A chemistry professor is joining the race for the Sandy Springs City Council District 2 seat.
Melody Kelley says she wants to help break people out of their silos and make the city more inclusive.
Jason Hamilton has also announced a campaign for the seat. Incumbent Steve Soteres previously said he was undecided about running for reelection in the November municipal election.
“It’s my home of choice, and it’s where I want to raise my daughter,” Kelley said. “So I just want to do my part as a public servant and help this place be the best, the best place that it can be, the most vibrant and inclusive place.”
Kelley wants to help build relationships and create opportunities for all of its families and residents.
She said she stresses relationship building, as the city has work to do to break out of silos and start reaching out to all the community.
“I understand we’re in a pandemic, but I think we need to be a little more intentional about outreach, a little more intentional about accessibility of information. You know, even things as simple as public comment.”
Kelley is an organic chemist by training and is a chemistry professor at Georgia State University at Perimeter College.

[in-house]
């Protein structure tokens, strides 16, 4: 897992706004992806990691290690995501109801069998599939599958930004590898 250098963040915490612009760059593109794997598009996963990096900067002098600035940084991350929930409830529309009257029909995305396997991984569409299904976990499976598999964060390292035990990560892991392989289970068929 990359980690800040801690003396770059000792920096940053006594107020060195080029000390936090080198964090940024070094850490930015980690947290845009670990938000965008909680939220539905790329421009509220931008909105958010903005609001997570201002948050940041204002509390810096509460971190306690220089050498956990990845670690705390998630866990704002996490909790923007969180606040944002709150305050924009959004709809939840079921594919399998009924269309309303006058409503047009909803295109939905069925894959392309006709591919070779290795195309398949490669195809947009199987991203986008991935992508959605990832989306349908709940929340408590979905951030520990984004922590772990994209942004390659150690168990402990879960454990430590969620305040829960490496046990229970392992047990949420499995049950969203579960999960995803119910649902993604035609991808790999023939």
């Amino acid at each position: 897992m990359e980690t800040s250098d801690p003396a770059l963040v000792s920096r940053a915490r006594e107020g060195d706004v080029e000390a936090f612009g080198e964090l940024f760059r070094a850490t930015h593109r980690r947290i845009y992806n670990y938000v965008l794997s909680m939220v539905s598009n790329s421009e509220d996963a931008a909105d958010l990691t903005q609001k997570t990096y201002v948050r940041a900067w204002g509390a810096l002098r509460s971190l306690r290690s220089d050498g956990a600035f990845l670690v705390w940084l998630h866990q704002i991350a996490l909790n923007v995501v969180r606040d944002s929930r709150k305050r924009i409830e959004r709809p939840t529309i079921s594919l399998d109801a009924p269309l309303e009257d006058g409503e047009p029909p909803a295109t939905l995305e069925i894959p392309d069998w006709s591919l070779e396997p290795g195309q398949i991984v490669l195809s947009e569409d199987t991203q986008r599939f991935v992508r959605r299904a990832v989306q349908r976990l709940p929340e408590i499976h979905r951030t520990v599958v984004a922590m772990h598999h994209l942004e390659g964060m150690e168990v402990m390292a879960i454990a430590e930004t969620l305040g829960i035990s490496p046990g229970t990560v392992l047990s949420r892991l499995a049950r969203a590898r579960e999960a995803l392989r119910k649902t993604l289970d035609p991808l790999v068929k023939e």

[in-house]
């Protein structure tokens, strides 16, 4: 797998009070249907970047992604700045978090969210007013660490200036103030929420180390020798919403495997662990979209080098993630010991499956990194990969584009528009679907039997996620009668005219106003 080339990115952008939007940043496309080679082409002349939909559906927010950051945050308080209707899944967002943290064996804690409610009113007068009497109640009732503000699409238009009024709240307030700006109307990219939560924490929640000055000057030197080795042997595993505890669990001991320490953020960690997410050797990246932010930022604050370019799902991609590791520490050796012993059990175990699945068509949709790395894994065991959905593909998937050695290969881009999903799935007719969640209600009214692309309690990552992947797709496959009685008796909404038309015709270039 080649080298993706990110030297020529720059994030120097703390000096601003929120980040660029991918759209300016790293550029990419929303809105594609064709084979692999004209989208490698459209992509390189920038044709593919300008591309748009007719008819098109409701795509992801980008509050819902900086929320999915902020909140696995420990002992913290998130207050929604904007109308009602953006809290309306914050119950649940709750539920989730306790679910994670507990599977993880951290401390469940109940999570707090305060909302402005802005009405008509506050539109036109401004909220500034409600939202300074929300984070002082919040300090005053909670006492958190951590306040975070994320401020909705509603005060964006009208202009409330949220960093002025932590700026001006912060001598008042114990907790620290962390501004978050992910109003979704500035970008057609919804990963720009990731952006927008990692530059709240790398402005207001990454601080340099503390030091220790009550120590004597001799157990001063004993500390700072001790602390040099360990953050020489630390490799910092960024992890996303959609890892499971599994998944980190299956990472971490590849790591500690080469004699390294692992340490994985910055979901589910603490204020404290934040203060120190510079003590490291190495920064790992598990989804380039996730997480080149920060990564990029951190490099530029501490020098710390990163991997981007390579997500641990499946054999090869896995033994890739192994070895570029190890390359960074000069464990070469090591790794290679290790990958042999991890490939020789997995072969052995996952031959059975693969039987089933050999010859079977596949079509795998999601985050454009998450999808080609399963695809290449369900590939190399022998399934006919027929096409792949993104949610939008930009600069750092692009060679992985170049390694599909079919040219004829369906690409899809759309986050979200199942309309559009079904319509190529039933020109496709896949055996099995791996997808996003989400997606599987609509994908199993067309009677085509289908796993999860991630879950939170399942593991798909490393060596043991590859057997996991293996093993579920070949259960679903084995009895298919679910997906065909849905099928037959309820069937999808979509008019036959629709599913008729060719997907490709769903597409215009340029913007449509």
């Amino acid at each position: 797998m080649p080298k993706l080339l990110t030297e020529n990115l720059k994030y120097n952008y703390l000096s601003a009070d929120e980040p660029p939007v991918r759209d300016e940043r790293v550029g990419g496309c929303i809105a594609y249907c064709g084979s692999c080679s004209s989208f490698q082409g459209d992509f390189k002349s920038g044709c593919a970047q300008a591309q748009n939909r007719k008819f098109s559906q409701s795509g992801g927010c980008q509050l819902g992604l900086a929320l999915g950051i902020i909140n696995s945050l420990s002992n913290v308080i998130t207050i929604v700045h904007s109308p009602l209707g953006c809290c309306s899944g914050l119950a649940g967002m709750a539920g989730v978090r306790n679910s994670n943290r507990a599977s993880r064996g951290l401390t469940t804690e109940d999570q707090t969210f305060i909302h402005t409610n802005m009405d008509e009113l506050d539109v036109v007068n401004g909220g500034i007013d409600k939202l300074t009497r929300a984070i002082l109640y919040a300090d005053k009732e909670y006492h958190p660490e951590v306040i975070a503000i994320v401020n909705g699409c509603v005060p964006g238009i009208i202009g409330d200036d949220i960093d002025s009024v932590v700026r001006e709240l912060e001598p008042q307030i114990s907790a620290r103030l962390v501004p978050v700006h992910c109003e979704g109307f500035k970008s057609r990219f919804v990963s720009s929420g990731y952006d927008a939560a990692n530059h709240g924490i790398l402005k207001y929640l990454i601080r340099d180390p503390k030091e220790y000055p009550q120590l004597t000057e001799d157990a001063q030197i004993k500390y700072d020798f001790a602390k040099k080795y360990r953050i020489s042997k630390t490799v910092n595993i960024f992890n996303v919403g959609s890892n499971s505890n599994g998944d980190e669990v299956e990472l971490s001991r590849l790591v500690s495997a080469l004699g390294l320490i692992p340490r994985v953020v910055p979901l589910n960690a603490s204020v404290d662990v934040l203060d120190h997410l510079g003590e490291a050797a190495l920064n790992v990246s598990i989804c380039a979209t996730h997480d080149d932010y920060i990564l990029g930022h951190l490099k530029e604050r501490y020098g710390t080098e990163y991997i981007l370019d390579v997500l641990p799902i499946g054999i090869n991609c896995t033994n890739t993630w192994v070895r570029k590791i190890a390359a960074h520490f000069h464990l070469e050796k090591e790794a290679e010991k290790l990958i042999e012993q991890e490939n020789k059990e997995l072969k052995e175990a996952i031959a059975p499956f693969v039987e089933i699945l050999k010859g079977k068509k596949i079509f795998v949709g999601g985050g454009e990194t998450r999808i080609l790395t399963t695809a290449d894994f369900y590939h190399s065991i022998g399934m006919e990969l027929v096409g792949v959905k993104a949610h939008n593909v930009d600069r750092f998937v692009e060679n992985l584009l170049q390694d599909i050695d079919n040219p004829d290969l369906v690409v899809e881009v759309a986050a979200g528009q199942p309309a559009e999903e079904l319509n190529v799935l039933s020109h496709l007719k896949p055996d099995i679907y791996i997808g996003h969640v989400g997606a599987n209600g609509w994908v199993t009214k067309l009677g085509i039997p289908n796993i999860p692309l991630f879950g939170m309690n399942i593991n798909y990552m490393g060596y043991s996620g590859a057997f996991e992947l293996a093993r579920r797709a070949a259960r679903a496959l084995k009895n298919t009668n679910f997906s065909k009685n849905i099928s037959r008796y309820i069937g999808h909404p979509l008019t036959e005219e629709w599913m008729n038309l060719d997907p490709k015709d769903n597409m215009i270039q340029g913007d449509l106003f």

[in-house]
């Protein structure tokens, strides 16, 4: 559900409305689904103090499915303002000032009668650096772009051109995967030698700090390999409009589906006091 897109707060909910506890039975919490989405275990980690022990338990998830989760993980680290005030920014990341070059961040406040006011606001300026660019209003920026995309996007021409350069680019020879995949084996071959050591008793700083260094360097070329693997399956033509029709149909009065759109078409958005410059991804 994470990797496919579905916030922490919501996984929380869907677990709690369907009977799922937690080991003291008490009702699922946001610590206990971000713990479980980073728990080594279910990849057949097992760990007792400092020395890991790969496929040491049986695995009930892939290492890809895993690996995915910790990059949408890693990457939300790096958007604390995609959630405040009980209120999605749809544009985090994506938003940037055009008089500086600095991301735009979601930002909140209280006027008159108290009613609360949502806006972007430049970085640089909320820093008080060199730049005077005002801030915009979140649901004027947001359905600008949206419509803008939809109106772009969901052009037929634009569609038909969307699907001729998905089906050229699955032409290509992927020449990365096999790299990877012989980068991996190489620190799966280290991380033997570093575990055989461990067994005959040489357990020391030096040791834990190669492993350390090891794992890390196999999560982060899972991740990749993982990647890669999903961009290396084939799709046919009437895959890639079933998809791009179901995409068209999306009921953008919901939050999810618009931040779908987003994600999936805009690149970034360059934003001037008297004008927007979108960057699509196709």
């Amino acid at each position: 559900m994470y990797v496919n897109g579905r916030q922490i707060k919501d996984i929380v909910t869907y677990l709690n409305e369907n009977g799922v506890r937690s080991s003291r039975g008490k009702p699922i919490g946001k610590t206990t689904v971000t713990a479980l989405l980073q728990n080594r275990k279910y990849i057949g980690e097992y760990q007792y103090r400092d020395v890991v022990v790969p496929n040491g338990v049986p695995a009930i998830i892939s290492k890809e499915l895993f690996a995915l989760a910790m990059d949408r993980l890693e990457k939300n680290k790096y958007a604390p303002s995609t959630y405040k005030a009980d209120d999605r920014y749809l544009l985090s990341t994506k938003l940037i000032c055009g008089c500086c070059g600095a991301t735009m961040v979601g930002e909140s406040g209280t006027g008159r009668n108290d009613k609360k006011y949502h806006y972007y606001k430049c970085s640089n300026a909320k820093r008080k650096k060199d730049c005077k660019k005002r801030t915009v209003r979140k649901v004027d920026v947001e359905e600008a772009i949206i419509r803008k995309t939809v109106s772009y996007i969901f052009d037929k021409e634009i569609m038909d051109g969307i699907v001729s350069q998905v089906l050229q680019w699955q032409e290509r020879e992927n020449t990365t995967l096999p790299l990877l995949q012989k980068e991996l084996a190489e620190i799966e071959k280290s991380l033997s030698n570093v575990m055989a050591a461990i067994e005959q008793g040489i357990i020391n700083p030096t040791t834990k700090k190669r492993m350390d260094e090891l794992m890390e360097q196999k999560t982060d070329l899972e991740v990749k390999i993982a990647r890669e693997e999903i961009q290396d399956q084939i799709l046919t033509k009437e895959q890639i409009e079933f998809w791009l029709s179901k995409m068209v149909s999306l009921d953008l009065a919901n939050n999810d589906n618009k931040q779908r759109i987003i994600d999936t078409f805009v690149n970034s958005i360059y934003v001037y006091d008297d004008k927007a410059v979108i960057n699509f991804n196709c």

She has lived in Sandy Springs for the past five years with her daughter, who is a freshman at North Springs High School.
Her local involvement includes serving on PTO boards at Sandy Springs Middle School and at North Springs. She participated in Leadership Sandy Springs, is a member of the Citizens Police Academy with the Sandy Springs Police Department and is on the leadership council for Sandy Springs Together. She’s also a member of the city’s Charter Review Commission.
“I’ll just say that I definitely have a track record of being a public servant and a leader in the community, and I’m very proud of that,” she said.
Kelley said when she looks at Sandy Springs she doesn’t see the problems, but instead sees the opportunities. She identifies herself as an opportunity creator.
The race is non-partisan, and she said she plans to keep her efforts that way to represent everyone.